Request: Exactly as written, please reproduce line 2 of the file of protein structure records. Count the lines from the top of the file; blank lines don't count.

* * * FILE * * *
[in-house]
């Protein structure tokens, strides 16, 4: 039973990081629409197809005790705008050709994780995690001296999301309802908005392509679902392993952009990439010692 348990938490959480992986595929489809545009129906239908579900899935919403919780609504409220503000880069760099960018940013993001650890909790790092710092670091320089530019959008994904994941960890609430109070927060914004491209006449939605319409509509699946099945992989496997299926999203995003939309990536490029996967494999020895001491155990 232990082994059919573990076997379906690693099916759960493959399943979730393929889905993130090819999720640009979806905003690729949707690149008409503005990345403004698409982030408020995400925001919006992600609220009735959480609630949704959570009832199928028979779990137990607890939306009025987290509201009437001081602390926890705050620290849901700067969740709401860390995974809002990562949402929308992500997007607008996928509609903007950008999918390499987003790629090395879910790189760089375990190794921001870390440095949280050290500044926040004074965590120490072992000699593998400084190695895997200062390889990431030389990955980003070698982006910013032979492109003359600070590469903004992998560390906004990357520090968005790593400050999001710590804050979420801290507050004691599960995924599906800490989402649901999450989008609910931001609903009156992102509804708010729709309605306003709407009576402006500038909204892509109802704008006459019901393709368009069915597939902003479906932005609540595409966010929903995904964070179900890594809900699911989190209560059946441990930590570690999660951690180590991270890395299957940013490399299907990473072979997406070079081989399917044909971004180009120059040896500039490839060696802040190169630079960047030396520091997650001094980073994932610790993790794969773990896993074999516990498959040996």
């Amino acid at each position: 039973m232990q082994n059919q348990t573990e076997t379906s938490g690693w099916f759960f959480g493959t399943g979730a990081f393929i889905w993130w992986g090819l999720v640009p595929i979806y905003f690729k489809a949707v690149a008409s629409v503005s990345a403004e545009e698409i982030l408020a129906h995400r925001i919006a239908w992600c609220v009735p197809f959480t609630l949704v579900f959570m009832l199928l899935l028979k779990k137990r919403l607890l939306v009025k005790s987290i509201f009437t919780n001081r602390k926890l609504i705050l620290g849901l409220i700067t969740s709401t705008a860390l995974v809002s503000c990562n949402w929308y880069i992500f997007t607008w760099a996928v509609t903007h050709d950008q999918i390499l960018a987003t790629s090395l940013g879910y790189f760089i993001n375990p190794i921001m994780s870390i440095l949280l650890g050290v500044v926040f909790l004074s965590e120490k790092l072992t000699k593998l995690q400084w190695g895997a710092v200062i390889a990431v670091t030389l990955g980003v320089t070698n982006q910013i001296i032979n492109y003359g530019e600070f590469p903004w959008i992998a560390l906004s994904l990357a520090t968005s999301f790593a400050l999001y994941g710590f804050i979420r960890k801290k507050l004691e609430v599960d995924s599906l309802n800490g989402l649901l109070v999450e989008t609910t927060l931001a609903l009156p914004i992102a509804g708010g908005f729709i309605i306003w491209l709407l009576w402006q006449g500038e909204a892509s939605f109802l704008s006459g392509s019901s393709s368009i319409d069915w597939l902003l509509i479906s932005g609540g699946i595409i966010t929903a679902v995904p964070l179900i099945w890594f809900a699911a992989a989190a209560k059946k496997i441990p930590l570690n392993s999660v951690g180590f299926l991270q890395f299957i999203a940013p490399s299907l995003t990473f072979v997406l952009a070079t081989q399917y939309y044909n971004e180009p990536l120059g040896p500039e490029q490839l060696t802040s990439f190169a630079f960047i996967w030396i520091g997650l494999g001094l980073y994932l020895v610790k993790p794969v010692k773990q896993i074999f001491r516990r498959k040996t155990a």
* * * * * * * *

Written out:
């Protein structure tokens, strides 16, 4: 039973990081629409197809005790705008050709994780995690001296999301309802908005392509679902392993952009990439010692 348990938490959480992986595929489809545009129906239908579900899935919403919780609504409220503000880069760099960018940013993001650890909790790092710092670091320089530019959008994904994941960890609430109070927060914004491209006449939605319409509509699946099945992989496997299926999203995003939309990536490029996967494999020895001491155990 232990082994059919573990076997379906690693099916759960493959399943979730393929889905993130090819999720640009979806905003690729949707690149008409503005990345403004698409982030408020995400925001919006992600609220009735959480609630949704959570009832199928028979779990137990607890939306009025987290509201009437001081602390926890705050620290849901700067969740709401860390995974809002990562949402929308992500997007607008996928509609903007950008999918390499987003790629090395879910790189760089375990190794921001870390440095949280050290500044926040004074965590120490072992000699593998400084190695895997200062390889990431030389990955980003070698982006910013032979492109003359600070590469903004992998560390906004990357520090968005790593400050999001710590804050979420801290507050004691599960995924599906800490989402649901999450989008609910931001609903009156992102509804708010729709309605306003709407009576402006500038909204892509109802704008006459019901393709368009069915597939902003479906932005609540595409966010929903995904964070179900890594809900699911989190209560059946441990930590570690999660951690180590991270890395299957940013490399299907990473072979997406070079081989399917044909971004180009120059040896500039490839060696802040190169630079960047030396520091997650001094980073994932610790993790794969773990896993074999516990498959040996």